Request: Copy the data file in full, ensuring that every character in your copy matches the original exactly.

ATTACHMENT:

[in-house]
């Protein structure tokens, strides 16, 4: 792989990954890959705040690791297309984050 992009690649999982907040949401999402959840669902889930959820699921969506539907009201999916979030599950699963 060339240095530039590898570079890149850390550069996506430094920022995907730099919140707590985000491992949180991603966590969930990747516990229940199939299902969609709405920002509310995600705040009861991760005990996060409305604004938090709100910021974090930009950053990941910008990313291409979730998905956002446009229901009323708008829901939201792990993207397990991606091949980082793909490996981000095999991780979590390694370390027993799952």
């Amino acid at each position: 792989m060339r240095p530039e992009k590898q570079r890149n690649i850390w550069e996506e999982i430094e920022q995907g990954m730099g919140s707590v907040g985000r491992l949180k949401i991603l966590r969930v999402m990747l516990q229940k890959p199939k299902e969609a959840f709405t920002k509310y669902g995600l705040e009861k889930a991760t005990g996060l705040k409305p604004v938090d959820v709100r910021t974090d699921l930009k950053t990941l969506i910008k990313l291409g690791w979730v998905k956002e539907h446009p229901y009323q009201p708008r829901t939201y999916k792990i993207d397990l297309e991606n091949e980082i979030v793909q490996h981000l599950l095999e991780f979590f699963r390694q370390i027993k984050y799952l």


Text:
[in-house]
């Protein structure tokens, strides 16, 4: 792989990954890959705040690791297309984050 992009690649999982907040949401999402959840669902889930959820699921969506539907009201999916979030599950699963 060339240095530039590898570079890149850390550069996506430094920022995907730099919140707590985000491992949180991603966590969930990747516990229940199939299902969609709405920002509310995600705040009861991760005990996060409305604004938090709100910021974090930009950053990941910008990313291409979730998905956002446009229901009323708008829901939201792990993207397990991606091949980082793909490996981000095999991780979590390694370390027993799952």
């Amino acid at each position: 792989m060339r240095p530039e992009k590898q570079r890149n690649i850390w550069e996506e999982i430094e920022q995907g990954m730099g919140s707590v907040g985000r491992l949180k949401i991603l966590r969930v999402m990747l516990q229940k890959p199939k299902e969609a959840f709405t920002k509310y669902g995600l705040e009861k889930a991760t005990g996060l705040k409305p604004v938090d959820v709100r910021t974090d699921l930009k950053t990941l969506i910008k990313l291409g690791w979730v998905k956002e539907h446009p229901y009323q009201p708008r829901t939201y999916k792990i993207d397990l297309e991606n091949e980082i979030v793909q490996h981000l599950l095999e991780f979590f699963r390694q370390i027993k984050y799952l």